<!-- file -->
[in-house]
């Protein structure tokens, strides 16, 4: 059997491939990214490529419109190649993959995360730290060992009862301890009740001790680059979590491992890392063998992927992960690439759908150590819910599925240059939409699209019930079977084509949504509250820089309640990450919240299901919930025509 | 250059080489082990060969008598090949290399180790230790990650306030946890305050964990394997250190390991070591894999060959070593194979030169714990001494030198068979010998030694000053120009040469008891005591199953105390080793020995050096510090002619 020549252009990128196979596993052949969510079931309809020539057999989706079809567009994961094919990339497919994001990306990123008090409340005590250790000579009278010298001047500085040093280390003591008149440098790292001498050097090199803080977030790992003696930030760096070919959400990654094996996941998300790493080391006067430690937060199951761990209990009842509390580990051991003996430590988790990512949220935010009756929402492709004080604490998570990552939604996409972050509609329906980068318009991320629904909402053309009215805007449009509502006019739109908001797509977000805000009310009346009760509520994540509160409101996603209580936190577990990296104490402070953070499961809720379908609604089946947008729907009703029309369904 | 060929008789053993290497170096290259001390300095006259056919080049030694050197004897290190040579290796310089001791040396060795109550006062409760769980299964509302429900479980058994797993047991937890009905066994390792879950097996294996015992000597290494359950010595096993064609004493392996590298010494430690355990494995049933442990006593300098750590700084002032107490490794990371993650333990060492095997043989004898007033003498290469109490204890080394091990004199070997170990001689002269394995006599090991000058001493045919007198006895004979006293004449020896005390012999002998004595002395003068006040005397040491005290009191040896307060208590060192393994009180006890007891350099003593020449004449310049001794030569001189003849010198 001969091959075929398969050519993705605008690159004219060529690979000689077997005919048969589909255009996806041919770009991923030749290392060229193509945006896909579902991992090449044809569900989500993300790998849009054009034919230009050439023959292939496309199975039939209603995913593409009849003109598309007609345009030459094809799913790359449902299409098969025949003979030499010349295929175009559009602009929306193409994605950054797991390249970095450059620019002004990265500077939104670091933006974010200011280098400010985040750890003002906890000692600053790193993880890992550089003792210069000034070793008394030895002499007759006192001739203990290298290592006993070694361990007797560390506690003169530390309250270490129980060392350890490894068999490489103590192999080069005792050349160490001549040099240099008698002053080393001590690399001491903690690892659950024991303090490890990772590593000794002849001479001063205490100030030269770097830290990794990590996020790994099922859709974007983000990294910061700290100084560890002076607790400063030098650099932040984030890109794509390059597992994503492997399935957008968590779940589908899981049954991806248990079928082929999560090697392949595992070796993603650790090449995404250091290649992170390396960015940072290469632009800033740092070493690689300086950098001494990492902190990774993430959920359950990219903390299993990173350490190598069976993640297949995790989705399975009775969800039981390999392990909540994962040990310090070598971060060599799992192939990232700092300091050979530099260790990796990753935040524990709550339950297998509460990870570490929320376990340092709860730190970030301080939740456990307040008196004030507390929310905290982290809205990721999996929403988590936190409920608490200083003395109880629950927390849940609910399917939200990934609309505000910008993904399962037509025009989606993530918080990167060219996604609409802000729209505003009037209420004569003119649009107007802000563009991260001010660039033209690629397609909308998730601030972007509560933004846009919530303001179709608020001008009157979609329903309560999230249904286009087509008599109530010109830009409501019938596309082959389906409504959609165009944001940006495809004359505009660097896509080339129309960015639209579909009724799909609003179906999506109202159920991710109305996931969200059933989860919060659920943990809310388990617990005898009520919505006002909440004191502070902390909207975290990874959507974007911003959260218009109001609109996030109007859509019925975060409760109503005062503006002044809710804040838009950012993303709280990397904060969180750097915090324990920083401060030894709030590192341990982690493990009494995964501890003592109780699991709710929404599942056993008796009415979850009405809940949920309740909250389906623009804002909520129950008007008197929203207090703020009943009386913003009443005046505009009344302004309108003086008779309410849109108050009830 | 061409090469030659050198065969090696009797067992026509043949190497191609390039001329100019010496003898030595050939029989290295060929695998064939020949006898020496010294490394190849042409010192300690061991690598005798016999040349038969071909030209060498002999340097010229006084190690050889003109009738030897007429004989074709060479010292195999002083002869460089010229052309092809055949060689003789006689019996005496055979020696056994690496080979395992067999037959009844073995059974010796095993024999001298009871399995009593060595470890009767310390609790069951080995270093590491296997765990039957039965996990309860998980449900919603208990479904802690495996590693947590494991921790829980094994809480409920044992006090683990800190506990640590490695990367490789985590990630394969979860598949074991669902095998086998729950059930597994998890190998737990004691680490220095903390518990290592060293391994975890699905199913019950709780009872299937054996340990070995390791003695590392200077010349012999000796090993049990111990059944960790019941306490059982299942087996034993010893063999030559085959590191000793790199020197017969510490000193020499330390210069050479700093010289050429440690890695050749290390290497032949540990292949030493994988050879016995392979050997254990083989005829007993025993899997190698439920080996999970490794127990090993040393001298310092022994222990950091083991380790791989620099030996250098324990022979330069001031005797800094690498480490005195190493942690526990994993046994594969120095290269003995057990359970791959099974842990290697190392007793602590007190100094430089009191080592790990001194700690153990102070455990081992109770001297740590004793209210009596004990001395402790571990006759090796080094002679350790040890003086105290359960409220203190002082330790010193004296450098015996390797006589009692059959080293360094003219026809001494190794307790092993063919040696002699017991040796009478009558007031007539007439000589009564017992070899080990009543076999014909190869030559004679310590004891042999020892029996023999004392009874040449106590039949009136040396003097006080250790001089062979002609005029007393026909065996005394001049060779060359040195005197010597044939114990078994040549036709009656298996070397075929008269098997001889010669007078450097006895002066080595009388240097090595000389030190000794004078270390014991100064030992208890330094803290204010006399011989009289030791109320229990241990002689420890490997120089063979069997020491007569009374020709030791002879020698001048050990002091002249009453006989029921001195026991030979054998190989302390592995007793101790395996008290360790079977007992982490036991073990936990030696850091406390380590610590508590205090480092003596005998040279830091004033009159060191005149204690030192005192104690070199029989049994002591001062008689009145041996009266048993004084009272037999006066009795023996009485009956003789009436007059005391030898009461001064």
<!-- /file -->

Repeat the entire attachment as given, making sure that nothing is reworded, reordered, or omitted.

[in-house]
């Protein structure tokens, strides 16, 4: 059997491939990214490529419109190649993959995360730290060992009862301890009740001790680059979590491992890392063998992927992960690439759908150590819910599925240059939409699209019930079977084509949504509250820089309640990450919240299901919930025509 | 250059080489082990060969008598090949290399180790230790990650306030946890305050964990394997250190390991070591894999060959070593194979030169714990001494030198068979010998030694000053120009040469008891005591199953105390080793020995050096510090002619 020549252009990128196979596993052949969510079931309809020539057999989706079809567009994961094919990339497919994001990306990123008090409340005590250790000579009278010298001047500085040093280390003591008149440098790292001498050097090199803080977030790992003696930030760096070919959400990654094996996941998300790493080391006067430690937060199951761990209990009842509390580990051991003996430590988790990512949220935010009756929402492709004080604490998570990552939604996409972050509609329906980068318009991320629904909402053309009215805007449009509502006019739109908001797509977000805000009310009346009760509520994540509160409101996603209580936190577990990296104490402070953070499961809720379908609604089946947008729907009703029309369904 | 060929008789053993290497170096290259001390300095006259056919080049030694050197004897290190040579290796310089001791040396060795109550006062409760769980299964509302429900479980058994797993047991937890009905066994390792879950097996294996015992000597290494359950010595096993064609004493392996590298010494430690355990494995049933442990006593300098750590700084002032107490490794990371993650333990060492095997043989004898007033003498290469109490204890080394091990004199070997170990001689002269394995006599090991000058001493045919007198006895004979006293004449020896005390012999002998004595002395003068006040005397040491005290009191040896307060208590060192393994009180006890007891350099003593020449004449310049001794030569001189003849010198 001969091959075929398969050519993705605008690159004219060529690979000689077997005919048969589909255009996806041919770009991923030749290392060229193509945006896909579902991992090449044809569900989500993300790998849009054009034919230009050439023959292939496309199975039939209603995913593409009849003109598309007609345009030459094809799913790359449902299409098969025949003979030499010349295929175009559009602009929306193409994605950054797991390249970095450059620019002004990265500077939104670091933006974010200011280098400010985040750890003002906890000692600053790193993880890992550089003792210069000034070793008394030895002499007759006192001739203990290298290592006993070694361990007797560390506690003169530390309250270490129980060392350890490894068999490489103590192999080069005792050349160490001549040099240099008698002053080393001590690399001491903690690892659950024991303090490890990772590593000794002849001479001063205490100030030269770097830290990794990590996020790994099922859709974007983000990294910061700290100084560890002076607790400063030098650099932040984030890109794509390059597992994503492997399935957008968590779940589908899981049954991806248990079928082929999560090697392949595992070796993603650790090449995404250091290649992170390396960015940072290469632009800033740092070493690689300086950098001494990492902190990774993430959920359950990219903390299993990173350490190598069976993640297949995790989705399975009775969800039981390999392990909540994962040990310090070598971060060599799992192939990232700092300091050979530099260790990796990753935040524990709550339950297998509460990870570490929320376990340092709860730190970030301080939740456990307040008196004030507390929310905290982290809205990721999996929403988590936190409920608490200083003395109880629950927390849940609910399917939200990934609309505000910008993904399962037509025009989606993530918080990167060219996604609409802000729209505003009037209420004569003119649009107007802000563009991260001010660039033209690629397609909308998730601030972007509560933004846009919530303001179709608020001008009157979609329903309560999230249904286009087509008599109530010109830009409501019938596309082959389906409504959609165009944001940006495809004359505009660097896509080339129309960015639209579909009724799909609003179906999506109202159920991710109305996931969200059933989860919060659920943990809310388990617990005898009520919505006002909440004191502070902390909207975290990874959507974007911003959260218009109001609109996030109007859509019925975060409760109503005062503006002044809710804040838009950012993303709280990397904060969180750097915090324990920083401060030894709030590192341990982690493990009494995964501890003592109780699991709710929404599942056993008796009415979850009405809940949920309740909250389906623009804002909520129950008007008197929203207090703020009943009386913003009443005046505009009344302004309108003086008779309410849109108050009830 | 061409090469030659050198065969090696009797067992026509043949190497191609390039001329100019010496003898030595050939029989290295060929695998064939020949006898020496010294490394190849042409010192300690061991690598005798016999040349038969071909030209060498002999340097010229006084190690050889003109009738030897007429004989074709060479010292195999002083002869460089010229052309092809055949060689003789006689019996005496055979020696056994690496080979395992067999037959009844073995059974010796095993024999001298009871399995009593060595470890009767310390609790069951080995270093590491296997765990039957039965996990309860998980449900919603208990479904802690495996590693947590494991921790829980094994809480409920044992006090683990800190506990640590490695990367490789985590990630394969979860598949074991669902095998086998729950059930597994998890190998737990004691680490220095903390518990290592060293391994975890699905199913019950709780009872299937054996340990070995390791003695590392200077010349012999000796090993049990111990059944960790019941306490059982299942087996034993010893063999030559085959590191000793790199020197017969510490000193020499330390210069050479700093010289050429440690890695050749290390290497032949540990292949030493994988050879016995392979050997254990083989005829007993025993899997190698439920080996999970490794127990090993040393001298310092022994222990950091083991380790791989620099030996250098324990022979330069001031005797800094690498480490005195190493942690526990994993046994594969120095290269003995057990359970791959099974842990290697190392007793602590007190100094430089009191080592790990001194700690153990102070455990081992109770001297740590004793209210009596004990001395402790571990006759090796080094002679350790040890003086105290359960409220203190002082330790010193004296450098015996390797006589009692059959080293360094003219026809001494190794307790092993063919040696002699017991040796009478009558007031007539007439000589009564017992070899080990009543076999014909190869030559004679310590004891042999020892029996023999004392009874040449106590039949009136040396003097006080250790001089062979002609005029007393026909065996005394001049060779060359040195005197010597044939114990078994040549036709009656298996070397075929008269098997001889010669007078450097006895002066080595009388240097090595000389030190000794004078270390014991100064030992208890330094803290204010006399011989009289030791109320229990241990002689420890490997120089063979069997020491007569009374020709030791002879020698001048050990002091002249009453006989029921001195026991030979054998190989302390592995007793101790395996008290360790079977007992982490036991073990936990030696850091406390380590610590508590205090480092003596005998040279830091004033009159060191005149204690030192005192104690070199029989049994002591001062008689009145041996009266048993004084009272037999006066009795023996009485009956003789009436007059005391030898009461001064």